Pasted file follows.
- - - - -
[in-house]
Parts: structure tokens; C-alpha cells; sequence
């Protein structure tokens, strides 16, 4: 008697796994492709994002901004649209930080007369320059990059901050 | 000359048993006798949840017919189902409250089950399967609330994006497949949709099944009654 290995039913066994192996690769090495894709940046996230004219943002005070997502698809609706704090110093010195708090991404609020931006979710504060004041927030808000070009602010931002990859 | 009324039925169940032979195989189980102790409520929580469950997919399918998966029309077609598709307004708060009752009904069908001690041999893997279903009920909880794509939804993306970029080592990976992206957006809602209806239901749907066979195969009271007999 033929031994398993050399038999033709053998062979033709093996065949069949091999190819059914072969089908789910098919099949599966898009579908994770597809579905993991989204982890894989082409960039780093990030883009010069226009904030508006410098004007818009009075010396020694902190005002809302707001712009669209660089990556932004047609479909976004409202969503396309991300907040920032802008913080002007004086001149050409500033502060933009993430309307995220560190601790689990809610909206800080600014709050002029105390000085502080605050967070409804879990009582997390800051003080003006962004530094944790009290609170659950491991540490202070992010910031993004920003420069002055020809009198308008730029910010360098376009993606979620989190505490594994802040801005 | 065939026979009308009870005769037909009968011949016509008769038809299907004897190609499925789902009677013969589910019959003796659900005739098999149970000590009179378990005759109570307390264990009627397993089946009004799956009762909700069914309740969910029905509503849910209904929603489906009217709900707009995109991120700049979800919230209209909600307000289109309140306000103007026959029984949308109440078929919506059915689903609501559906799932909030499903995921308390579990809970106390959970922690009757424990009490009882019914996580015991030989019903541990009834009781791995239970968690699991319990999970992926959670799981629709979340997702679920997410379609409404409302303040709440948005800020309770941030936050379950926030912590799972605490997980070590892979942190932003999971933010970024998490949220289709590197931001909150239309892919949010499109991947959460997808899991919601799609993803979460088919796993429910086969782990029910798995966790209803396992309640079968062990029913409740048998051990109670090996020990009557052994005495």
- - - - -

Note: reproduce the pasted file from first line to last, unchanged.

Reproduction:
[in-house]
Parts: structure tokens; C-alpha cells; sequence
């Protein structure tokens, strides 16, 4: 008697796994492709994002901004649209930080007369320059990059901050 | 000359048993006798949840017919189902409250089950399967609330994006497949949709099944009654 290995039913066994192996690769090495894709940046996230004219943002005070997502698809609706704090110093010195708090991404609020931006979710504060004041927030808000070009602010931002990859 | 009324039925169940032979195989189980102790409520929580469950997919399918998966029309077609598709307004708060009752009904069908001690041999893997279903009920909880794509939804993306970029080592990976992206957006809602209806239901749907066979195969009271007999 033929031994398993050399038999033709053998062979033709093996065949069949091999190819059914072969089908789910098919099949599966898009579908994770597809579905993991989204982890894989082409960039780093990030883009010069226009904030508006410098004007818009009075010396020694902190005002809302707001712009669209660089990556932004047609479909976004409202969503396309991300907040920032802008913080002007004086001149050409500033502060933009993430309307995220560190601790689990809610909206800080600014709050002029105390000085502080605050967070409804879990009582997390800051003080003006962004530094944790009290609170659950491991540490202070992010910031993004920003420069002055020809009198308008730029910010360098376009993606979620989190505490594994802040801005 | 065939026979009308009870005769037909009968011949016509008769038809299907004897190609499925789902009677013969589910019959003796659900005739098999149970000590009179378990005759109570307390264990009627397993089946009004799956009762909700069914309740969910029905509503849910209904929603489906009217709900707009995109991120700049979800919230209209909600307000289109309140306000103007026959029984949308109440078929919506059915689903609501559906799932909030499903995921308390579990809970106390959970922690009757424990009490009882019914996580015991030989019903541990009834009781791995239970968690699991319990999970992926959670799981629709979340997702679920997410379609409404409302303040709440948005800020309770941030936050379950926030912590799972605490997980070590892979942190932003999971933010970024998490949220289709590197931001909150239309892919949010499109991947959460997808899991919601799609993803979460088919796993429910086969782990029910798995966790209803396992309640079968062990029913409740048998051990109670090996020990009557052994005495």